The massive earthquake on 6th February caused devastation in southern Türkiye. Around 50,000 people died and 2 million were forced to relocate to temporary shelters.
Many displaced people were already living in the area. In Gazientep and Hatay, about 20% of the population are refugees from the war in Syria, as well as from Afghanistan.
When we arrived, the level of destruction and displacement were overwhelming. Everywhere there were collapsed and crumbling buildings, emergency services and people on the move. And everywhere there were tents—some in large camps, some in makeshift settlements. And many were single tents outside homes, the people unable or too frightened to go inside.
After an initial exploration and rapid evaluation of how we could help, we quickly set to work.
Within two weeks of arriving, we’d partnered with local organisations and started delivering essential hygiene items to those in greatest need.
One of the most pressing problems was the lack of available toilets and showers. Poor sanitation was causing serious infectious diseases to spread, putting vulnerable people at even greater risk. That’s why we partnered with a local women’s agricultural cooperative to distribute essential hygiene items in towns surrounding Gazientep. The coop was already providing cooked meals—so our work supplemented theirs and answered a pressing need.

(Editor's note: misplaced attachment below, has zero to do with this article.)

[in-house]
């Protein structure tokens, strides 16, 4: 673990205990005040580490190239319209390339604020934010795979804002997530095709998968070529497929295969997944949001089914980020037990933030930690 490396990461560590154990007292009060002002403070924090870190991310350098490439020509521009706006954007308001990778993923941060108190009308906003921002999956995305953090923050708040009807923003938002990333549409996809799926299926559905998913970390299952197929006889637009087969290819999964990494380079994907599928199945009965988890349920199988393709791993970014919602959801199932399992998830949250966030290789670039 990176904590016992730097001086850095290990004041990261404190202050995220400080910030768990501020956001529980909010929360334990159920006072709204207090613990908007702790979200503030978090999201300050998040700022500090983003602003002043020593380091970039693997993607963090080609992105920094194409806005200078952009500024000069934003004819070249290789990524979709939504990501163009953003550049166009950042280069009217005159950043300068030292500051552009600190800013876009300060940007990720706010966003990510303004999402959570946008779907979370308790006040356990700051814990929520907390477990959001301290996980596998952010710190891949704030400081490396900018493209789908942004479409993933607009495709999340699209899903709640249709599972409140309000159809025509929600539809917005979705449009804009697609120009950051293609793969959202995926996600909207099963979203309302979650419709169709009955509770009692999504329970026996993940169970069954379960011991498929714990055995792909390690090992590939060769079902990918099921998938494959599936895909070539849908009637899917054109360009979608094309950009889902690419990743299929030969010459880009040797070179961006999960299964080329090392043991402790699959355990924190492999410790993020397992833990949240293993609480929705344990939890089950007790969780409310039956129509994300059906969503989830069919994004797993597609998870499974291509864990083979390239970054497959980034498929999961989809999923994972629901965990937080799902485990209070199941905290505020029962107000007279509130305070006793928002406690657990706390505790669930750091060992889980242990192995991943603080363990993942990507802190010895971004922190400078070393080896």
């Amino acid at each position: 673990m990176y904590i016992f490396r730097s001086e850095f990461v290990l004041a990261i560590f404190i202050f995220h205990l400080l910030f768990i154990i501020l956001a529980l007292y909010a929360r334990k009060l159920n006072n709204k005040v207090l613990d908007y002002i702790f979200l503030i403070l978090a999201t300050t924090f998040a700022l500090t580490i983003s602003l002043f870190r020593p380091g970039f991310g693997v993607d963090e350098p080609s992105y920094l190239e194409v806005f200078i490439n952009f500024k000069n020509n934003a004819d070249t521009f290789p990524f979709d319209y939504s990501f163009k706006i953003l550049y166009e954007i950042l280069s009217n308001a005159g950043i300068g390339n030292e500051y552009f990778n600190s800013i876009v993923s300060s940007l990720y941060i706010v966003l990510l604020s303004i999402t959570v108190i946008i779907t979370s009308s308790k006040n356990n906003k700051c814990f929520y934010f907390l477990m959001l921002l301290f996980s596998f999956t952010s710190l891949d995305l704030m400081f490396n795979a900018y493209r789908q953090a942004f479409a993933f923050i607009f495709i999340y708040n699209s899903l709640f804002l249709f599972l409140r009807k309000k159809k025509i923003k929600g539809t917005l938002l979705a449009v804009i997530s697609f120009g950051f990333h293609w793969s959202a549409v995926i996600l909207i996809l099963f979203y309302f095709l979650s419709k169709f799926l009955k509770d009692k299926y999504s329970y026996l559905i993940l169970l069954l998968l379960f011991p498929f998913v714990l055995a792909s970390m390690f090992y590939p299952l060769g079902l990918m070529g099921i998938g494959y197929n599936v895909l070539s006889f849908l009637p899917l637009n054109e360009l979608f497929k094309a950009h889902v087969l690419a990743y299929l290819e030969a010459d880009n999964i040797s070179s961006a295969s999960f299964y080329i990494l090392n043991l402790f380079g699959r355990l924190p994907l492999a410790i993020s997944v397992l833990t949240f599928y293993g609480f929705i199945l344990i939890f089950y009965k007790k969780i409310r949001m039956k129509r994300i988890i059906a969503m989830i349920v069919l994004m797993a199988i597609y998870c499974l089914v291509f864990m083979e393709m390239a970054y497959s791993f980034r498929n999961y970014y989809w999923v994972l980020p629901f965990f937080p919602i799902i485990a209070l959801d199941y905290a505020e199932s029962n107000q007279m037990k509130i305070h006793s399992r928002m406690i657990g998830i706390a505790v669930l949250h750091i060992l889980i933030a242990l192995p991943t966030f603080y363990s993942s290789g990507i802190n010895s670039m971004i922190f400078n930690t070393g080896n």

We also worked alongside a local volunteer group in Antakya to help in the worst affected area, and with other local groups to carry out weekly hygiene distributions in six locations.
In addition to hygiene items, communities in more rural areas needed food. We were the first aid workers to arrive in a number of villages, where people were asking for food essentials—and Ramadan was just about to begin.
Our first distribution began the weekend of 11th March, and we continued to support people with food and hygiene essentials for one month—while showing them that they are not alone and that people around the world care.
Here’s an at-a-glance look at what we achieved in that time: